Seeing the world through a new lens

I’m seeing the world differently these days.

I haven’t taken up yoga, converted to Buddhism, changed political parties, or even changed my too-caloric diet.  But a week ago today, while I lay drugged but awake beneath the diamonds on the operating room ceiling, a surgeon pulverized the lens of my right eye with ultrasound and, in layman’s terms, sucked out pieces of an awful white cloud that has blocked my vision for a year in the better of my two somewhat compromised eyes.

Then he somehow slipped a new synthetic lens through an incision the size of a pinhole. A  day later I could read without glasses.

Magic.

Odds are some of you reading this have cataracts right now.  Many of us start getting them in our 40s and 50s and, of those lucky enough to reach 80, more than half either have a ctaract or have had one removed, the National Eye Institute says.  What causes the visual fog they bring on are “clumps of protein [that] reduce the sharpness of the image reaching the retina,” the NEI says.

Cataract surgery is commonplace, too. Still,  the idea of someone blowing up the lens of my eye seemed pretty scary to me when I first learned this summer that it was time to operate.  As a hypochondriac from birth, what caught my attention was not the millions upon millions of successful surgeries but the relatively slight risk (was it one in a thousand or one in 10,000?) of being the unlucky fellow who ended up blind in the eye being operated on.

When it comes to health issues, I never passed that glass half-empty/glass half-full test all parents pull on their kids. And so I was proud of myself for actually showing up at Boston’s Beth Israel Hospital a week ago today to go through with the surgery.  (I did spend about an hour staring into the darkness late the night before trying to figure out whether there was some graceful escape.)

Now I’ve become the poster boy for cataract surgery.  Even with underlying retinal problems, which I’ve had for a dozen years, this operation is all upside.  Oh, my eye still itches. I’m getting eight hours sleep for a change. And I’m pouring three different eyedrops into my eye each day. No big deal.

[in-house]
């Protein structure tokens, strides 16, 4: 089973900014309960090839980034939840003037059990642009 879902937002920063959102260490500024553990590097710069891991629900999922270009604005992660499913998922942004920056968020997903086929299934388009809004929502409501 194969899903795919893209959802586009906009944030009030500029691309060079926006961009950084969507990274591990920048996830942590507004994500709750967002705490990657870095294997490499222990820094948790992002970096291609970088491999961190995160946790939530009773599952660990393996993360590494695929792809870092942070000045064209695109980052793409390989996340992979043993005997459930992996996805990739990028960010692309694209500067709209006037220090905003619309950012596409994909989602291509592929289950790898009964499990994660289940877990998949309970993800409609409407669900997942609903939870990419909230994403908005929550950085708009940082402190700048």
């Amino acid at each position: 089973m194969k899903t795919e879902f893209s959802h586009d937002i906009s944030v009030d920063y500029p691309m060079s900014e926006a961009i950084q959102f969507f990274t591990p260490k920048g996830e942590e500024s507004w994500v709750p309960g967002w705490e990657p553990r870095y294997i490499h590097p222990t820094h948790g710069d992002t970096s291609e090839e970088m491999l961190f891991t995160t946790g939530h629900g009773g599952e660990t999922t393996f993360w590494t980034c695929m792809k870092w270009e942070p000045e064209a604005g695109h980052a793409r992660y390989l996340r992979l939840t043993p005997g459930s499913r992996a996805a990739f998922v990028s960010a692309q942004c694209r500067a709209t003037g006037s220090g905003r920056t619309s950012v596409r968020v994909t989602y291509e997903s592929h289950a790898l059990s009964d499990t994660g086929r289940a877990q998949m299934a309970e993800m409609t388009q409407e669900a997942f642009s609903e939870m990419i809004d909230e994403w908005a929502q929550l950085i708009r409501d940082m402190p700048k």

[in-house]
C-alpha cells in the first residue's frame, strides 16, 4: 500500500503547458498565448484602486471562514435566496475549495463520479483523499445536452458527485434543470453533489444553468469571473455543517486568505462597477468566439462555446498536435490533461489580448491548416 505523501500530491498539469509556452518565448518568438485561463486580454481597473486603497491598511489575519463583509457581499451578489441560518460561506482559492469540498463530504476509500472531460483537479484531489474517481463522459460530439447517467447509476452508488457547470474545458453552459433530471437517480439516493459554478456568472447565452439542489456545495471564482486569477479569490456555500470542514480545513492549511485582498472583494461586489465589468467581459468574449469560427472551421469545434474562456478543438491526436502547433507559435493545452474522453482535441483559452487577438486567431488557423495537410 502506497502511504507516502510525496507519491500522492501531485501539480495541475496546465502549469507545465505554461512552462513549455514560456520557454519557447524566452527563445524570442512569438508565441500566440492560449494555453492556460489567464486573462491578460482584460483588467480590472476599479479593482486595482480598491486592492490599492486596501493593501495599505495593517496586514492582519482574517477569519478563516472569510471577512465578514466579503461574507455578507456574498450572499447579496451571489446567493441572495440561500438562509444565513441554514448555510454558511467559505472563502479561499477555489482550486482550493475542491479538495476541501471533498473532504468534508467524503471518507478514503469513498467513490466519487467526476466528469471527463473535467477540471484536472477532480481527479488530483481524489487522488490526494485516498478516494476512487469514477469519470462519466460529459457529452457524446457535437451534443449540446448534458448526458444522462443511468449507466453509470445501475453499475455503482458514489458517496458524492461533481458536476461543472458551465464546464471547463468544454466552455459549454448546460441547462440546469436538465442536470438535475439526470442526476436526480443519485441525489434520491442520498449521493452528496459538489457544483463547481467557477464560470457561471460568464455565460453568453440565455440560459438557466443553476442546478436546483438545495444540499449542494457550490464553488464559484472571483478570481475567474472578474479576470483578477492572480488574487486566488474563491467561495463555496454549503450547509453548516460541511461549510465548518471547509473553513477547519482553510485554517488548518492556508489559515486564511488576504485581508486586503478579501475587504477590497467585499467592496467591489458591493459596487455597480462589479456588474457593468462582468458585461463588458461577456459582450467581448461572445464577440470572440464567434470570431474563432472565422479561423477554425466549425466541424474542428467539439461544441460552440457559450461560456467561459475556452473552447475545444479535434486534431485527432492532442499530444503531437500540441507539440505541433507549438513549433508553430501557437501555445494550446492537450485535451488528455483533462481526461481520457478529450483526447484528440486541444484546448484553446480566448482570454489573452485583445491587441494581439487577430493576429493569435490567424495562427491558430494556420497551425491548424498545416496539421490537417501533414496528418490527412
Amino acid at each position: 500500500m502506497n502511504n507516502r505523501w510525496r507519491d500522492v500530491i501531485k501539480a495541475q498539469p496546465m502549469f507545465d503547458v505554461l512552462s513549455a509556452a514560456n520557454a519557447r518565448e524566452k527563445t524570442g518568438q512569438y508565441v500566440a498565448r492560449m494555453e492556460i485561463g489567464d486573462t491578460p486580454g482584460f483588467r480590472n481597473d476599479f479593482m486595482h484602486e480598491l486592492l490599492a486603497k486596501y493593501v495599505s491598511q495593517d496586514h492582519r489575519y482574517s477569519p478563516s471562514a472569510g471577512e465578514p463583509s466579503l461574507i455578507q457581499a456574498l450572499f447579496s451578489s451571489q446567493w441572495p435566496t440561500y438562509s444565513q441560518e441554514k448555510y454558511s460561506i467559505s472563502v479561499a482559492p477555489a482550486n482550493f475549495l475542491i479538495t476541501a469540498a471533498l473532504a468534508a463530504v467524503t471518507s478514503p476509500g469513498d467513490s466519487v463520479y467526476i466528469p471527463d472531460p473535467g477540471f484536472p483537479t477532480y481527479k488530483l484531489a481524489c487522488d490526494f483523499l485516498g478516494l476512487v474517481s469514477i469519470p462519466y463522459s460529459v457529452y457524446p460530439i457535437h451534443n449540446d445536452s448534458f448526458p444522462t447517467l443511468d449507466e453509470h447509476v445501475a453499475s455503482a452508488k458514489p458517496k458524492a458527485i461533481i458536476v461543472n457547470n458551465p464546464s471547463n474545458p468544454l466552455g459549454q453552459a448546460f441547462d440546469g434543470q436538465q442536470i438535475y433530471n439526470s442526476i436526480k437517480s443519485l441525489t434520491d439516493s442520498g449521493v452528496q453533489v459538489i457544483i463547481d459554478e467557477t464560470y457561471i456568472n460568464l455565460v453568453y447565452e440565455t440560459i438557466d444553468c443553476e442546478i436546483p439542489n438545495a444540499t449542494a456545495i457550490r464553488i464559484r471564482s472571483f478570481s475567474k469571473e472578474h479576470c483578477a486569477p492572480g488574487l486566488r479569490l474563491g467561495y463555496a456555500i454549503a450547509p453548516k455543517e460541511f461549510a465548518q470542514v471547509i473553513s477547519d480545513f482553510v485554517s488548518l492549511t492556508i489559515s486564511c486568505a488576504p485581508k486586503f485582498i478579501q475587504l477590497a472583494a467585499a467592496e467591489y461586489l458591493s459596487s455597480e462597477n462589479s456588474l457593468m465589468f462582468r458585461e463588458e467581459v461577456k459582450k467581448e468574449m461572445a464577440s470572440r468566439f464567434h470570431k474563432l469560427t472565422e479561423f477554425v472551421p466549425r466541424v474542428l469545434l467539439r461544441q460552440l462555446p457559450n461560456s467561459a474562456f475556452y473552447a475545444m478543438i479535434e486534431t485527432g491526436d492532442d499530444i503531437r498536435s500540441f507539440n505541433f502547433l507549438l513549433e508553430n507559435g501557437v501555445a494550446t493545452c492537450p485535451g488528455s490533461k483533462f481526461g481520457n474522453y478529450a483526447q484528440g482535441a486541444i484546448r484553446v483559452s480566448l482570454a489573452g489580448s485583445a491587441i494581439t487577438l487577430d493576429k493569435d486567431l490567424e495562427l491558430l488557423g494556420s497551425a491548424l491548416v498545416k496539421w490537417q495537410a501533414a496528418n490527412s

The tradeoff? I’m able to read lying down, something because of those underlying retinal problems that I haven’t been able to do for about 10 years.  And the best part is that I’m seeing the world differently. It’s brighter, more three dimensional, more colorful. And that affects mindset as much as perception. The world is more exciting.

So if you’re heading into that delicate age when the doctor starts suggesting bionic parts, opt for that new lens first. (Knees and hips are a lot bigger deal, I’ve heard.)  The downside risks are really small — even if you are a hypochondriac and it is weird to hear your surgeon talking about your new lens as he’s putting it in.

Just pick a surgeon who blows up cataracts for a living.  Then, enjoy the view.

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About jerrylanson

I teach, write, coach and sing, though you're not required to listen to the latter. I'm a journalism professor at Emerson College in Boston. My third book, "Writing for Others, Writing for Ourselves," was published in November by Rowman & Littlefield Publishing. You can read a sample chapter at www.jerrylanson.com. My passions are politics (generally liberal in outlook), music, mountains, golden retrievers and my grandchildren, though not in that order. Please stop by and mix it up with me. I always answer those who post.
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2 Responses to Seeing the world through a new lens

  1. Mary says:

    Congratulations Jerry! Glad the new lens is working so well! Five years ago I had lens replacements in both eyes. What a huge change! I don’t wear glasses any more, except for reading telephone book sized print and the world is all different colors. There are no longer yellow halos around the edges of things, and the sky is blue again.

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